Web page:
Cher Public

All shook up

SilvermanThe first opera commission by Tanglewood was Peter Grimes.  The second was Elephant Steps, with music by Stanley Silverman and libretto by Richard Foreman, who also directed the premiere in Tanglewood’s Shed on 7 August 1968.  The production transferred in 1970 to Hunter Playhouse in New York City (where it won an Obie Award) and the Lake George Opera. 

Subtitled by its creators as “A Fearful Radio Show,” it reminded Jerome Robbins of Orson Welles’ 1938 broadcast of War of the Worlds.  A critic for New York called it “The best piece of new music I’ve heard all year.”  Another critic advised “not to ask what it is about; it is no more centered than life itself.”

Silverman’s music, influenced by Händel, Purcell, Schoenberg, Django Reinhardt, Rodgers and Hart, and Cuban charanga, has been performed by musicians ranging from Pierre Boulez to Sting.  His second opera with Foreman, Dr Selavy’s Magic Theatre, led the New York Times to describe him as “the brightest talent in this medium to come along since Leonard Bernstein.”

Foreman, founder of the legendary Ontological-Hysteric Theater, creates a type of avant-garde, post-dramatic theater that unsettles and disorients received ideas and opens the doors for alternative models of perception, organization, and understanding.  His more-than-60 plays, operas, films, and videos include titles such as Rhoda in Potatoland and Blvd. de Paris (I’ve Got the Shakes).

Between 1968 and 1990, Silverman and Foreman further collaborated on Hotel for Criminals, American Imagination, Africanus Instructus, and Love & Science.

Their one act opera Madame Adare was commissioned by New York City Opera and presented at New York State Theater as part of the 1980 American Trilogy project.  It concerns a diva who has difficulty in deciding whether she should become a singer in the fashion of Barbra Streisand or Maria Callas, resolving to have a career in both styles after shooting her psychiatrist.

They also joined forces—Silverman as music director and a band member, Foreman as director—of the New York Shakespeare Festival production of The Threepenny Opera starring Raul Julia and Ellen Greene which opened in 1976 at Lincoln Center’s Vivian Beaumont Theater and transferred to the Delacorte Theater in Central Park the following summer.  The production was nominated for Tony, Drama Desk, and Grammy Awards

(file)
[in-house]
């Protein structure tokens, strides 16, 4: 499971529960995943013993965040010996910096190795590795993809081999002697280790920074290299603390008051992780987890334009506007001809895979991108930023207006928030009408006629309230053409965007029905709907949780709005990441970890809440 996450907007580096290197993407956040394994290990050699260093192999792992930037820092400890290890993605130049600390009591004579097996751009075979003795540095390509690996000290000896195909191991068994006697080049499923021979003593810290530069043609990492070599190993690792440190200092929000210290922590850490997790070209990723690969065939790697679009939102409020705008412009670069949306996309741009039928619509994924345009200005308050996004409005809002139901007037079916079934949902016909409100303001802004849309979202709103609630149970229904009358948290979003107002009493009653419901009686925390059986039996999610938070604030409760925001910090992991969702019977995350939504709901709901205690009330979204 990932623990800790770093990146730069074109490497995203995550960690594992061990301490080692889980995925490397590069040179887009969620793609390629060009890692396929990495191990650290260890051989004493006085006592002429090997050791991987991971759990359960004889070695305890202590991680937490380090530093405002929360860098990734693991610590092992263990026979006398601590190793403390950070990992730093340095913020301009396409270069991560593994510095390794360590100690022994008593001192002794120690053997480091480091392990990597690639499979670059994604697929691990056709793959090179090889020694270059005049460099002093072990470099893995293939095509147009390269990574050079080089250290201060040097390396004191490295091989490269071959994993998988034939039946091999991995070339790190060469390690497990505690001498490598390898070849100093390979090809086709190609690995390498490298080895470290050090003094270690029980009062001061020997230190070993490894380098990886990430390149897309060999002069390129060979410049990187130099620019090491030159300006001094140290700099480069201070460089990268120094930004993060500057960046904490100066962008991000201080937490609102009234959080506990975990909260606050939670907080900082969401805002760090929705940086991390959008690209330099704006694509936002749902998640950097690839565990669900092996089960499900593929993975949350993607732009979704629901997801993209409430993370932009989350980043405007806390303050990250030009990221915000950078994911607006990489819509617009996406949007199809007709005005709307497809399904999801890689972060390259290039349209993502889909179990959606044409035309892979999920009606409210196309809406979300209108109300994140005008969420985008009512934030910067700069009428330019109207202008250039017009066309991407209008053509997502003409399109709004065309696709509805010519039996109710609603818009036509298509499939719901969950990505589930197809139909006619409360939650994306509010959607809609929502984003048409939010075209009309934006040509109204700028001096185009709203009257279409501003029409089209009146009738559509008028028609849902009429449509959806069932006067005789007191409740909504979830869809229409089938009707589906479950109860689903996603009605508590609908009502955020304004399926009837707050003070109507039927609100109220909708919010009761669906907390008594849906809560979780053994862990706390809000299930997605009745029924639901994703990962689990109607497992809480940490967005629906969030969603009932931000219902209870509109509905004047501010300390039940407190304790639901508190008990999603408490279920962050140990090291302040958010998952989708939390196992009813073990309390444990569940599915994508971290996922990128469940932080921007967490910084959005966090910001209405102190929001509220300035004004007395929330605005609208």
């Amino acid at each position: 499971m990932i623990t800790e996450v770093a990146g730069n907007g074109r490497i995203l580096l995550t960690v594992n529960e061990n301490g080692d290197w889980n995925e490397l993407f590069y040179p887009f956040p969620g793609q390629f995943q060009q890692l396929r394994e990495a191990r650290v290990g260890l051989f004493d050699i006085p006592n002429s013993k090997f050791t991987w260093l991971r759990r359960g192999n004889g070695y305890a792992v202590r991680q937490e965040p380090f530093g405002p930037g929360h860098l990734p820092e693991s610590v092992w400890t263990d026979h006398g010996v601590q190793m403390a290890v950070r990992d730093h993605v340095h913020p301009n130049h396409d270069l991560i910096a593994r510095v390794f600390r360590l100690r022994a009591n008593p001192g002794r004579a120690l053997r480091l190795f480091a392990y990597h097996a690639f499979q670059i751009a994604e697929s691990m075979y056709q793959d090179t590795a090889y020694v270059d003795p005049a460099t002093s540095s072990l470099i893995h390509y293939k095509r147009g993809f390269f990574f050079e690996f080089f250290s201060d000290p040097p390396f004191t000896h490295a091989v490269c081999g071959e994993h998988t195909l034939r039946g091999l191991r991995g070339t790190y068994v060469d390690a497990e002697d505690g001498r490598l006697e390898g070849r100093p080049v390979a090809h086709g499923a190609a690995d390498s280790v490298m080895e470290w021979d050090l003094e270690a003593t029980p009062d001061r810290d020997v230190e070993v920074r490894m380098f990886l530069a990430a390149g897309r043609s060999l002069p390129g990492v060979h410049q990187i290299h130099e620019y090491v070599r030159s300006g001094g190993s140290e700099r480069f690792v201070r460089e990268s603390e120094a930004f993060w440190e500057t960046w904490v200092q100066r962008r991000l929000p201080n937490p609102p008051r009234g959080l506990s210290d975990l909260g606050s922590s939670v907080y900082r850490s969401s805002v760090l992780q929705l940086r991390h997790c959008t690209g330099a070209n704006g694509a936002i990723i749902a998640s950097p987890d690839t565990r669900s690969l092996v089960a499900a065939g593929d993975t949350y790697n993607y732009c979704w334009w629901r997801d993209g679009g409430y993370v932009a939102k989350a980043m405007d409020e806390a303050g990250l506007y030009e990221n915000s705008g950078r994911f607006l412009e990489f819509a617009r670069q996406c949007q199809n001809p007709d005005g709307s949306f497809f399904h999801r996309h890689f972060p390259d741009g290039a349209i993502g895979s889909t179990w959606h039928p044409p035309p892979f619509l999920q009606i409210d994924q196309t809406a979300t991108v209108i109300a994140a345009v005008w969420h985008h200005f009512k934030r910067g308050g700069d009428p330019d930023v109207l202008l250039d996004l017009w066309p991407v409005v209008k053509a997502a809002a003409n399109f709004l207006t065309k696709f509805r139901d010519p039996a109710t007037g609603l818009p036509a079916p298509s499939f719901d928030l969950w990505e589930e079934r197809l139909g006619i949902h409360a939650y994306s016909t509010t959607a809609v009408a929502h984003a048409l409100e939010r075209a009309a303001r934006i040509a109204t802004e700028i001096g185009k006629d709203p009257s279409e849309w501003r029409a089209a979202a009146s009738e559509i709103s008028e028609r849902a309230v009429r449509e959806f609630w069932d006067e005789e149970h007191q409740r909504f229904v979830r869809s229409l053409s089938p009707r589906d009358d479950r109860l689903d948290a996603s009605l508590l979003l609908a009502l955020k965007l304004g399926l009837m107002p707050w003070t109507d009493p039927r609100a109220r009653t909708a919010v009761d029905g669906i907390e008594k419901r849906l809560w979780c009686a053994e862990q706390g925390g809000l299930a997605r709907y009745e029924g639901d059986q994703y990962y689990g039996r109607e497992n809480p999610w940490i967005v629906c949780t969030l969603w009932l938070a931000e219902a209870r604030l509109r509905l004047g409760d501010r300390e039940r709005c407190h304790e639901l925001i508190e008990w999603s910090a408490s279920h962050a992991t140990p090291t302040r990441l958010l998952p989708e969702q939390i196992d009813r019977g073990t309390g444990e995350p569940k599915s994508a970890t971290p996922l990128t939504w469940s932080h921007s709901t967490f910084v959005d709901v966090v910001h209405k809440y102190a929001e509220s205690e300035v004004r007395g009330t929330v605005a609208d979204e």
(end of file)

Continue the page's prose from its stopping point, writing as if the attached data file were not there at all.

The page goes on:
In Elephant Steps, Hartman is looking for enlightenment.  He has a mysterious guru named Reinhardt.  The reactionary forces keep warning him to stop seeing Reinhardt, but Reinhardt persists  After visiting Nighttown, and then being abducted and grilled in a radio station, where he dreams of returning to his childhood, he finally climbs a ladder, looks in the window of Reinhardt’s house, and what he sees brings him illumination.

The work was eventually recorded by CBS Masterworks and released as a two-LP set in 1974.

Some 30 years after the premiere, I found myself in conversation with theater, film, and television actress Marilyn Sokol at a Broadway opening night party.  When I mentioned that I first discovered her as the Ragtime Lady in Elephant Steps, without missing a beat she launched into her big number, “Watch Me Put My Right Foot through the Door,” delivering the entire song complete with high notes.

Elephant Steps has been described as “stupendous, multi-sensory, original, diffuse, overwhelming, faintly frightening and always surprising.”  To that, I’d like to add “unforgettable!”

Stanley Silverman/Richard Foreman: Elephant Steps
A Fearful Radio Show

With Pop Singers, Opera Singers, Orchestra, Rock Band, Electronic Tape, Raga Group, Tape Recorder, Gypsy Ensemble, and Elephants ALL under the direction of Michael Tilson Thomas

Recorded 1973 in New York City

Hartman – Philip Steele
Max – Luther Enstad
Otto – Larry Marshall
Doctor – Roland Gagnon
Rock Singer – Luther Rix
Archangel – Michael Tilson Thomas
Hannah – Susan Belling
Ragtime Lady – Marilyn Sokol
Scrubwoman – Karen Altman

Post scriptum:  If you missed my upload on Thursday of that evening’s Wiener Staatsoper performance of Manon Lescaut with Anna Netrebko and Marcello Giordani, you can find it here: